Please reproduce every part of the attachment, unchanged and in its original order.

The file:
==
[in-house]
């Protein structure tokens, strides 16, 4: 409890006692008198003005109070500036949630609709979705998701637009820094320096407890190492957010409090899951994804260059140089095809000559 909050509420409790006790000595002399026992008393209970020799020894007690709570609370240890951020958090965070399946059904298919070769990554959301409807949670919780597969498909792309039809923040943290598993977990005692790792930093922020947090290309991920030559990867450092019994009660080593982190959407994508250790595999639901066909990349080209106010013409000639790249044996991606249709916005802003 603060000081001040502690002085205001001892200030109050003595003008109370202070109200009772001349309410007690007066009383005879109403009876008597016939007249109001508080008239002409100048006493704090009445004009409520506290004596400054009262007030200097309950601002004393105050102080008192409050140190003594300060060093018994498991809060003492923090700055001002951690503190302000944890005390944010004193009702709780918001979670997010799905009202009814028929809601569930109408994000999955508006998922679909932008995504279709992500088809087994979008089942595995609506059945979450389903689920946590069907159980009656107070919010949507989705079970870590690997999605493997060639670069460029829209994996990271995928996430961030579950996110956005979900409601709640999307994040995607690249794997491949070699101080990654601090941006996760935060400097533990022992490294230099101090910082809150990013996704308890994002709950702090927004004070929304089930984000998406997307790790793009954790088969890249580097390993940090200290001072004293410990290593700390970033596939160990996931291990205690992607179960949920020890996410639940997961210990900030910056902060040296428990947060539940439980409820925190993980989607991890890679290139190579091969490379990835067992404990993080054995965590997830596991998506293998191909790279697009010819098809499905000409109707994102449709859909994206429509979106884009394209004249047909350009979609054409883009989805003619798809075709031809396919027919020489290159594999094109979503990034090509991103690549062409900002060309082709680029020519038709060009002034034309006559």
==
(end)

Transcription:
[in-house]
């Protein structure tokens, strides 16, 4: 409890006692008198003005109070500036949630609709979705998701637009820094320096407890190492957010409090899951994804260059140089095809000559 909050509420409790006790000595002399026992008393209970020799020894007690709570609370240890951020958090965070399946059904298919070769990554959301409807949670919780597969498909792309039809923040943290598993977990005692790792930093922020947090290309991920030559990867450092019994009660080593982190959407994508250790595999639901066909990349080209106010013409000639790249044996991606249709916005802003 603060000081001040502690002085205001001892200030109050003595003008109370202070109200009772001349309410007690007066009383005879109403009876008597016939007249109001508080008239002409100048006493704090009445004009409520506290004596400054009262007030200097309950601002004393105050102080008192409050140190003594300060060093018994498991809060003492923090700055001002951690503190302000944890005390944010004193009702709780918001979670997010799905009202009814028929809601569930109408994000999955508006998922679909932008995504279709992500088809087994979008089942595995609506059945979450389903689920946590069907159980009656107070919010949507989705079970870590690997999605493997060639670069460029829209994996990271995928996430961030579950996110956005979900409601709640999307994040995607690249794997491949070699101080990654601090941006996760935060400097533990022992490294230099101090910082809150990013996704308890994002709950702090927004004070929304089930984000998406997307790790793009954790088969890249580097390993940090200290001072004293410990290593700390970033596939160990996931291990205690992607179960949920020890996410639940997961210990900030910056902060040296428990947060539940439980409820925190993980989607991890890679290139190579091969490379990835067992404990993080054995965590997830596991998506293998191909790279697009010819098809499905000409109707994102449709859909994206429509979106884009394209004249047909350009979609054409883009989805003619798809075709031809396919027919020489290159594999094109979503990034090509991103690549062409900002060309082709680029020519038709060009002034034309006559």